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Stephen Collins: Johnson steps back from the brink for now

No knowing what the UK prime minister will do next after his erratic behaviour to date

The warnings from political leaders in Dublin that the EU would engage in a trade war with the UK if the British government walked away from the Northern Ireland protocol seems to have had the desired effect. For the moment, at least, Boris Johnson has stepped back from his widely reported intention of triggering article 16 as the first step towards outright repudiation of the protocol.

On the face of it Johnson’s retreat is yet another U-turn to add to the 30 or more he has engaged in since he won a substantial majority in the 2019 general election. The problem is that he has behaved so erratically during his entire premiership that there is no knowing what he will do next.

Johnson’s rapid retreat in the face of the public fury that followed his attempt to get his friend and political ally Owen Paterson off the hook for blatant breaches of parliamentary rules was simply the latest reminder that he is prepared to abandon any position once he deems it expedient to do so.

Last weekend all the signals coming out of Downing Street and its cheerleaders in the Tory press were that Johnson would trigger article 16. It was widely touted as the start of a process that would ultimately extricate the UK from the arrangement whereby Northern Ireland has remained in the EU single market and customs union.


The assumption in London appeared to be that triggering the mechanism would start a process of technical talks that would wheedle more concessions from the EU, with the ultimate aim being to get rid of European Court of Justice (ECJ) oversight of the protocol. That would have effectively rendered it void.

New level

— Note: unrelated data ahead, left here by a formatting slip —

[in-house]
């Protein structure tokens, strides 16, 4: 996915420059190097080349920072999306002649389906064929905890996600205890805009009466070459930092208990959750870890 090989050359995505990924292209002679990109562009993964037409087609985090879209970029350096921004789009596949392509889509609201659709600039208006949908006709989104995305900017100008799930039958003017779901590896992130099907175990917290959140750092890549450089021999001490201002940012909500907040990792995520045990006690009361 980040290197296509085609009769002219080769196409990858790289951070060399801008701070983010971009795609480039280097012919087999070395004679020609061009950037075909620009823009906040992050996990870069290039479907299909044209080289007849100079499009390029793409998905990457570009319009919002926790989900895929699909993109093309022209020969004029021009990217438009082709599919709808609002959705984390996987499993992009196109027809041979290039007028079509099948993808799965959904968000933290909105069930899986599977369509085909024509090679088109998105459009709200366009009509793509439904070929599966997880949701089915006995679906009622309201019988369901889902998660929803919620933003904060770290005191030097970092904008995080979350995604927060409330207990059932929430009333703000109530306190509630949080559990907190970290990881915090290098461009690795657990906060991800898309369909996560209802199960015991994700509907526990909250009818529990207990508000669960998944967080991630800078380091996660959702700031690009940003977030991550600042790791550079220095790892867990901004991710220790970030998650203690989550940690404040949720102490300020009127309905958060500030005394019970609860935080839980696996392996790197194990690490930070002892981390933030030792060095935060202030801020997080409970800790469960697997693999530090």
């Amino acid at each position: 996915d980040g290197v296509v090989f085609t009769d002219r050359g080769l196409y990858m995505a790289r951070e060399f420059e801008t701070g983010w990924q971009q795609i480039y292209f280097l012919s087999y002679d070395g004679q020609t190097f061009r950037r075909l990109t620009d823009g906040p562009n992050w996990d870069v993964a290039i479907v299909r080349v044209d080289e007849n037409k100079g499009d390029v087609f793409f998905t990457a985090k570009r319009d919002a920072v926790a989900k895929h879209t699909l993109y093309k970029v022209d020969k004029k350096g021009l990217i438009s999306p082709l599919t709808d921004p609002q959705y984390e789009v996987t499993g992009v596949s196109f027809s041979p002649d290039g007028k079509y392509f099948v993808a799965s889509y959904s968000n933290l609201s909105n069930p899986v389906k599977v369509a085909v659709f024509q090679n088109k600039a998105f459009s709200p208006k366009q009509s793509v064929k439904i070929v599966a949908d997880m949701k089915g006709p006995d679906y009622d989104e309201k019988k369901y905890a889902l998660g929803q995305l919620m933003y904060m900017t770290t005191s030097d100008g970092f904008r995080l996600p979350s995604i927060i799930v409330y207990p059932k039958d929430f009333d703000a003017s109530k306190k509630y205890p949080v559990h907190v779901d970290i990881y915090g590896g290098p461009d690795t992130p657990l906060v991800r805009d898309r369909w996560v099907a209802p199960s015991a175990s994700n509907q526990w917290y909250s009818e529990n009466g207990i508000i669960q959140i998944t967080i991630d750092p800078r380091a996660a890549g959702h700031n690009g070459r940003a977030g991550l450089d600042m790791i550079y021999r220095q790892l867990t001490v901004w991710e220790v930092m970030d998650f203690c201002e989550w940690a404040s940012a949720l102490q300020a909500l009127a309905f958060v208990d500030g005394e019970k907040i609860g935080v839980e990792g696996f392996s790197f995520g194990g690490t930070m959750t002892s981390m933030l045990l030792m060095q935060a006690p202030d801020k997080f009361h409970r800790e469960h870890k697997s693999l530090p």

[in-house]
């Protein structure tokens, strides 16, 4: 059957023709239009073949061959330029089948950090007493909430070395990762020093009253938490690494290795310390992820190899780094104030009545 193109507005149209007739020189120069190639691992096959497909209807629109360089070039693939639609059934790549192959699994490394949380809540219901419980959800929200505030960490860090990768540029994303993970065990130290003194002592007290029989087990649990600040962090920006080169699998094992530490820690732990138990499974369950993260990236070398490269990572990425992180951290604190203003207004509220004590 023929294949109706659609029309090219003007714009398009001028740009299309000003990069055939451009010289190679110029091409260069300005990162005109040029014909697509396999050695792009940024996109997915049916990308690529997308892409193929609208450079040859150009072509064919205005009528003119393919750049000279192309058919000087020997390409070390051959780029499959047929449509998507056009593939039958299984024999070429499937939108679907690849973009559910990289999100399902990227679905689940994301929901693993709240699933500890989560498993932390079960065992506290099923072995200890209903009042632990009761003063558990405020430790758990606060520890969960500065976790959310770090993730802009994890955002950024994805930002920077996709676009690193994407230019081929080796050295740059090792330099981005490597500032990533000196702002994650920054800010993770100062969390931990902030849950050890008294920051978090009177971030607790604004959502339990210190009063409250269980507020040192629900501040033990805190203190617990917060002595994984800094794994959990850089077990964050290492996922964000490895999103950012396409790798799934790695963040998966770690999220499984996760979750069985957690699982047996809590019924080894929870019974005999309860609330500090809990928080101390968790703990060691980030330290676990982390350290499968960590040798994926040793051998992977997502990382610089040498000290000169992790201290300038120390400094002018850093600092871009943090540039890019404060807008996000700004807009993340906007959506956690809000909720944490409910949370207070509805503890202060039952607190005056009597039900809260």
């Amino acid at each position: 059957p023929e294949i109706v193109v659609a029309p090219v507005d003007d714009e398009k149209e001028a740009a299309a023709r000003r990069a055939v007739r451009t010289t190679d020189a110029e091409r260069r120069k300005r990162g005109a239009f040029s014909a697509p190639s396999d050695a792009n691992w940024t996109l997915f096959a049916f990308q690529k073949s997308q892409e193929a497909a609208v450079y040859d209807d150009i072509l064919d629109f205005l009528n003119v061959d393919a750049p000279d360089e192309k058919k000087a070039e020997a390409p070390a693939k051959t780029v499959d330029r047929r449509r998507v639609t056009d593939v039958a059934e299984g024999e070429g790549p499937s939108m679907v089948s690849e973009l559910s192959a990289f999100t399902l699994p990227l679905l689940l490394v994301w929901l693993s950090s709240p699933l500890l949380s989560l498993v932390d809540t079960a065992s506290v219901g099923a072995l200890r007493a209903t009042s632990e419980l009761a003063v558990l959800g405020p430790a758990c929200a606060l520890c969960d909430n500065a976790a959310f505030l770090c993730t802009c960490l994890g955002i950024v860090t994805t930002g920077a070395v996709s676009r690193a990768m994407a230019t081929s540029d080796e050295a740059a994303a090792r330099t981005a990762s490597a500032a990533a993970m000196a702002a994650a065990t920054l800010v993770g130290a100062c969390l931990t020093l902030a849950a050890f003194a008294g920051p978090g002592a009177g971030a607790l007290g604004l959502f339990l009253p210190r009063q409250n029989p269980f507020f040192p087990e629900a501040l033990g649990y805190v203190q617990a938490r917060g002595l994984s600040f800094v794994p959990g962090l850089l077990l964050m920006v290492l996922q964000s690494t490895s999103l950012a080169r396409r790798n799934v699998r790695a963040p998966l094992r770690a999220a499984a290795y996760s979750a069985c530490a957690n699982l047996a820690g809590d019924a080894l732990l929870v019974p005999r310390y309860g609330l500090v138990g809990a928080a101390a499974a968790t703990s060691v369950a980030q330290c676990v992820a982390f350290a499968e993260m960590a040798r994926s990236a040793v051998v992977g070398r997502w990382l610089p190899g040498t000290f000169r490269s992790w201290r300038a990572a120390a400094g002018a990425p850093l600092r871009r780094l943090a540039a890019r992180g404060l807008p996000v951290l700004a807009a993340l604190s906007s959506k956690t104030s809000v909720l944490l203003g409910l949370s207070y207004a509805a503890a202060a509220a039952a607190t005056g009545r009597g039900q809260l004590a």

In a bid to alert the British to the fact that triggering article 16 would instead escalate the row to a whole new level, Minister for Foreign Affairs Simon Coveney took to the airwaves on Sunday and warned that the EU could respond by setting aside the entire free trade and co-operation agreement that had averted a no-deal Brexit in 2019. In the days that followed the point was reiterated by Taoiseach Micheál Martin and Tánaiste Leo Varadkar.

The clear intention was to put the UK on notice that the free trade deal was in real jeopardy. The implications of that for the British economy, already struggling with shortages and declining trade with the EU, cannot be underestimated.

While no decision had actually been taken in Brussels to escalate the dispute it is no secret that the French are keen for a fight and that a number of other member states are appalled by the way in which the substantial concessions made by the EU on the protocol had simply prompted more British demands.

The fact that Ireland, the EU country that stands to lose most in a trade war with the UK, was facing up to the prospect of one was a reflection of how serious things had become.

Other countries such as Belgium and the Netherlands, who would suffer in a trade war with the UK, also appear to have lost patience, and the momentum in Brussels now is for the strongest possible response to the triggering of article 16.

However, even if Johnson decides to revert to confrontation mode, the full impact will not be felt for some time. The EU has to give 12 months’ notice of its intention to abrogate the trade and co-operation agreement, and that will inevitably lead to another year of interminable negotiations to try and avert a trade war.

Ireland will again be caught in the middle of such a process, with the uncertainty fuelling tensions in Northern Ireland and threatening the post-Covid economic recovery in the Republic.


One of the most damaging and irresponsible aspects of the way Johnson and his Brexit negotiator David Frost have behaved is that their rhetoric has stoked tensions in the North. It has served to incite loyalist paramilitaries, and also to make it impossible for mainstream unionism to start looking for compromise.

The scale of the concessions made by European Commission vice-president Maros Sefcovic in his last set of proposals took the British government by surprise, but instead of embracing them Frost immediately upped the ante by demanding an end to the ECJ’s role. Given that hard line there was no way Jeffrey Donaldson or Doug Beattie could have accepted the concessions even if they wanted to.

It is a pity the EU did not from the beginning operate the protocol in the way it is now proposing. That might have defused tensions in the North and given even less excuse to Johnson to weaponise the protocol to cover up the fact that he agreed to it in the first place.

The bottom line is that after his walk in the Wirral with Varadkar in October 2019, Johnson declared that he had achieved a great new deal and the protocol was an integral part of it. He then went on to win a general election on the slogan “get Brexit done”.

The message of the past week is that if he really attempts to renege on his commitments the EU will call his bluff.